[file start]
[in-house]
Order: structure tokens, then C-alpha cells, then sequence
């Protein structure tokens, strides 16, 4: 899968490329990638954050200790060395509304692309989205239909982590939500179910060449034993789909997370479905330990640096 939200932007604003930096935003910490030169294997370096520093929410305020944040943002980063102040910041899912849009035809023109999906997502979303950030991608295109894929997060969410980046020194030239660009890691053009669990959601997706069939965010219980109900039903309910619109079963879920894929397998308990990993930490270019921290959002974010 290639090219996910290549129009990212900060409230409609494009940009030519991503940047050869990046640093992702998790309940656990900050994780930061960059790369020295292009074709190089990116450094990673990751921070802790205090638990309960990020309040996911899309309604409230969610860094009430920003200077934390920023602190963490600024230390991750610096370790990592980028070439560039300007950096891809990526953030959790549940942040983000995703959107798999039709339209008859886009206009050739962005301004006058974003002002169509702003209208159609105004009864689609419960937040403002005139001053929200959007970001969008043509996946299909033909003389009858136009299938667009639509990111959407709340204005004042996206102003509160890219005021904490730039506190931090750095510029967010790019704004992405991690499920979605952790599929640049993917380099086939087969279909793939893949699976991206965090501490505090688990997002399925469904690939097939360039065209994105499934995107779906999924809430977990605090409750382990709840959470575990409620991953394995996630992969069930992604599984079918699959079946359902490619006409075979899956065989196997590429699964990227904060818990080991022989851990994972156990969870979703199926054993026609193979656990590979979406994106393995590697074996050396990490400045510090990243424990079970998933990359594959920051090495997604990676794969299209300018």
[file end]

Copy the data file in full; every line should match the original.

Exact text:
[in-house]
Order: structure tokens, then C-alpha cells, then sequence
């Protein structure tokens, strides 16, 4: 899968490329990638954050200790060395509304692309989205239909982590939500179910060449034993789909997370479905330990640096 939200932007604003930096935003910490030169294997370096520093929410305020944040943002980063102040910041899912849009035809023109999906997502979303950030991608295109894929997060969410980046020194030239660009890691053009669990959601997706069939965010219980109900039903309910619109079963879920894929397998308990990993930490270019921290959002974010 290639090219996910290549129009990212900060409230409609494009940009030519991503940047050869990046640093992702998790309940656990900050994780930061960059790369020295292009074709190089990116450094990673990751921070802790205090638990309960990020309040996911899309309604409230969610860094009430920003200077934390920023602190963490600024230390991750610096370790990592980028070439560039300007950096891809990526953030959790549940942040983000995703959107798999039709339209008859886009206009050739962005301004006058974003002002169509702003209208159609105004009864689609419960937040403002005139001053929200959007970001969008043509996946299909033909003389009858136009299938667009639509990111959407709340204005004042996206102003509160890219005021904490730039506190931090750095510029967010790019704004992405991690499920979605952790599929640049993917380099086939087969279909793939893949699976991206965090501490505090688990997002399925469904690939097939360039065209994105499934995107779906999924809430977990605090409750382990709840959470575990409620991953394995996630992969069930992604599984079918699959079946359902490619006409075979899956065989196997590429699964990227904060818990080991022989851990994972156990969870979703199926054993026609193979656990590979979406994106393995590697074996050396990490400045510090990243424990079970998933990359594959920051090495997604990676794969299209300018």